2. Do not use a comma to separate a province from a postal code. Example: 8771 Dundas Avenue, Whitby Ontario L1L 1B6

3. Full Dates

Commas are used with full dates (month, day, and year) but omitted with partial dates (month and year).

1. On January 28, 1986, the Space Shuttle Challenger broke apart 73 seconds into its flight, killing all seven crew members aboard.
2. In September 2021 Frankie Cameron wrote her first book.

No comma is used to separate parts of a date that begins with the day. Example: The atomic bomb was first dropped on 6 August 1945.

4. The Last Element

In complete sentence, a comma must follow the last element of place name, addresses, or dates.

1. He shot himself twice, once in the chest and then in the head, in a police station in Washington, D.C., with the cops looking on. – Red Smith
2. They signed the Declaration of Independence on July 4, 1776, in the United States.

5. Directly Addressed

Commas are used to set off the names of someone directly addressed in the sentence.

1. A few years ago, Mr. Sinclair, I spoke to you about the possibility of an internship.
2. Do you remember, Mandy, the time I told you about my trip to the Bahamas?

6. Titles or Degrees

We use the comma after the last part of a proper name when the last part comes first.

1. Sarah Malone, M.D., delivered the commencement address.
2. Did you hear the speech Sid Garvey, PhD., gave last week on psychology?

1. Write Jr., and Sr. without commas. Example: Sammy Davis Jr. started his singing career at age four.

7. Numbers

Commas are used to mark groups of three digits in large numbers, counting from the right.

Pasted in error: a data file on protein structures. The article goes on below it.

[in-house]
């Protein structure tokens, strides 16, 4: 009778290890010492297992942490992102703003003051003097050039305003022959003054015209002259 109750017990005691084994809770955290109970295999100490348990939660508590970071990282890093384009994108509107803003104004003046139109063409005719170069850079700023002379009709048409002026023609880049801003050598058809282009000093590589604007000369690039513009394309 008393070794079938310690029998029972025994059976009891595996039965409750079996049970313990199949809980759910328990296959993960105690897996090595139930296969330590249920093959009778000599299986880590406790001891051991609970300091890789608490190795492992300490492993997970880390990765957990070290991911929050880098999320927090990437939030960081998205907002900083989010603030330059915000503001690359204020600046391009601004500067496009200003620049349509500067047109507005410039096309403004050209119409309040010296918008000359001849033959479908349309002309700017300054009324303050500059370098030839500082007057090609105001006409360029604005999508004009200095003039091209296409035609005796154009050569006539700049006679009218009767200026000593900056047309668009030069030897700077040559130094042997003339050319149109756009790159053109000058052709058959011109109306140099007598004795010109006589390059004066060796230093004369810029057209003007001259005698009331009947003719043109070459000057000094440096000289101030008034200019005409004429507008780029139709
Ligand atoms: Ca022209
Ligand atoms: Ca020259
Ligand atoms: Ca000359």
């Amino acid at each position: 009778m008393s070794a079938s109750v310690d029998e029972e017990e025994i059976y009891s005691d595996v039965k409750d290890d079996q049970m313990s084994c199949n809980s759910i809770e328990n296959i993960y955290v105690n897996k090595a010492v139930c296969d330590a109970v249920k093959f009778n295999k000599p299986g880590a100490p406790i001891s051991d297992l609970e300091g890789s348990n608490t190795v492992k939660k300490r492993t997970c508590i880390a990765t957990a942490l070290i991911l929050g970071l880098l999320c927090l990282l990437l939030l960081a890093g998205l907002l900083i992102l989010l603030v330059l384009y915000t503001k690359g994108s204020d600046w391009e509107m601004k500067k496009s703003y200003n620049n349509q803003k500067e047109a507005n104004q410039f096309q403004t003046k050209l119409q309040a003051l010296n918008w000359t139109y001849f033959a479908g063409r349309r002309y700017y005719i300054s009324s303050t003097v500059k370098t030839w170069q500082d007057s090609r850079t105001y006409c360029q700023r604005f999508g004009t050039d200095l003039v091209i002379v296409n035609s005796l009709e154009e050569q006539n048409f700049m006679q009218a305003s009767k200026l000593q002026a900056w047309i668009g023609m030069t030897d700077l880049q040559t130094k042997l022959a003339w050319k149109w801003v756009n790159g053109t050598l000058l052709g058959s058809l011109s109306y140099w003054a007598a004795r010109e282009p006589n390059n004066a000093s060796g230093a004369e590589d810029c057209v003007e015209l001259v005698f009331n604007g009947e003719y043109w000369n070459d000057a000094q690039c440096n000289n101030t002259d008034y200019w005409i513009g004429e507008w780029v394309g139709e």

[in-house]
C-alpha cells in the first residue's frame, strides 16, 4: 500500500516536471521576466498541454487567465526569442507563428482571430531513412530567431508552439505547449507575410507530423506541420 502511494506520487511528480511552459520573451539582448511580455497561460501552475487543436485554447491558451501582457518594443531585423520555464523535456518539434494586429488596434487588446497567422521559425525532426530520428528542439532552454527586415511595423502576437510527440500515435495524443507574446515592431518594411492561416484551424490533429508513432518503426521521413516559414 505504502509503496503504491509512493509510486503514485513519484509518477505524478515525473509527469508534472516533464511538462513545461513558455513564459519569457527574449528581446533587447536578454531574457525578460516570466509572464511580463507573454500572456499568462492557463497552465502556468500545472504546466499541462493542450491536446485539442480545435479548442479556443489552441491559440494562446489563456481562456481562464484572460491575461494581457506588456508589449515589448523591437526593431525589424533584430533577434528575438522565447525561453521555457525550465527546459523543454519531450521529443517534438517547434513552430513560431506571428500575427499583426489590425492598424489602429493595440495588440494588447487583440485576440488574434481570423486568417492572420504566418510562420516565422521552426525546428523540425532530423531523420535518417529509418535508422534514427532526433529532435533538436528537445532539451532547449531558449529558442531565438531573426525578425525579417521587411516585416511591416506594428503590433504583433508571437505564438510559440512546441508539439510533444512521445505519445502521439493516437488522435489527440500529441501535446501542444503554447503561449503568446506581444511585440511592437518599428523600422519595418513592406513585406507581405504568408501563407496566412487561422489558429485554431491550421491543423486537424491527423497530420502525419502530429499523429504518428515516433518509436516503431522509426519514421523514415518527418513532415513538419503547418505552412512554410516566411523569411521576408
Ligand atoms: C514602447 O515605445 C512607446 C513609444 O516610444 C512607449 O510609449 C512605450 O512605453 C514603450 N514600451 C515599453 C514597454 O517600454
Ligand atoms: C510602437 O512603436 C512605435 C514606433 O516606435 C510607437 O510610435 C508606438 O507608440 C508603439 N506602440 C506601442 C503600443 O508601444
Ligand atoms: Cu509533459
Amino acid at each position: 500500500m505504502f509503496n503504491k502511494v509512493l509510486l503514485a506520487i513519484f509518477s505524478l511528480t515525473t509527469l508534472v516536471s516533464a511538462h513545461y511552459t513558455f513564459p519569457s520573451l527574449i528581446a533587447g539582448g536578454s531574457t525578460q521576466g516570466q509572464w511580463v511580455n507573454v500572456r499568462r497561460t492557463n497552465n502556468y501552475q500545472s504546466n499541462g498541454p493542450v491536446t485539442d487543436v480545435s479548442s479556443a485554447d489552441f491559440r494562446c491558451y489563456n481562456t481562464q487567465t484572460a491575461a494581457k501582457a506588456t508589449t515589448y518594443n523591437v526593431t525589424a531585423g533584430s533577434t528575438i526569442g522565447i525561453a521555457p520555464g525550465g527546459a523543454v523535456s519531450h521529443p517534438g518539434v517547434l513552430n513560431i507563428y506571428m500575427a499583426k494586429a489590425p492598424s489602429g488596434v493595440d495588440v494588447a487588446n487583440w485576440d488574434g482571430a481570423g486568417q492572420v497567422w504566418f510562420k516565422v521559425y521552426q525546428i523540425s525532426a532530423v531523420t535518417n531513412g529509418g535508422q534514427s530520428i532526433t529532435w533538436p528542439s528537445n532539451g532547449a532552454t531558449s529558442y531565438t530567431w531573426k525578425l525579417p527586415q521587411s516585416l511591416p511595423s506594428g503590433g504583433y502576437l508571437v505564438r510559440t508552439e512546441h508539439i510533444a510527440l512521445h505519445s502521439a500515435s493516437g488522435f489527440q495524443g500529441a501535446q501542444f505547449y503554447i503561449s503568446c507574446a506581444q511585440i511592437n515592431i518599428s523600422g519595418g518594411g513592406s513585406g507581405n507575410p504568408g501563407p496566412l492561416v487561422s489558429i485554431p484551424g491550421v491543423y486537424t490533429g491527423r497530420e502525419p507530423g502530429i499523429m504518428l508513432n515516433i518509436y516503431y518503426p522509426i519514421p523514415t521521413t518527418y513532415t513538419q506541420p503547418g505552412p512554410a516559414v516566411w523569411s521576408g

1. Antarctica is 5,400,000 square miles of ice-covered land.
2. Jimmy won 6,250,000 betting on sports.

8. Greetings and Closings

Use commas after the greeting in a friendly or informal letter, and after the closing of the letter of any kind.

Dear Jesse,
Yours truly,

9. Before a Conjunction

The comma is used before a conjunction (and, but, for, or, nor, so, yet) linking two independent clauses.

1. Canadians watch hockey, but most of the world watches soccer.
2. Ava is not going to the meeting, nor am I.

1. Some very brief independent clauses may not require a comma. Example: We argued and then made up.

Grammar Checker

Test out a grammar checker, if you’re like me and have trouble knowing how to use commas correctly. These programs highlight any mistakes you make in your writing and provide real-time suggestions. They can also help you proofread your work, so you can be sure you’re not making any grammar mistakes. I have Grammarly (free version) connected to my email and Prowriting Aid (paid) set up everywhere else.

Final Thoughts

I hope this helps clarify when to use a comma. Just remember that with every rule comes an exception.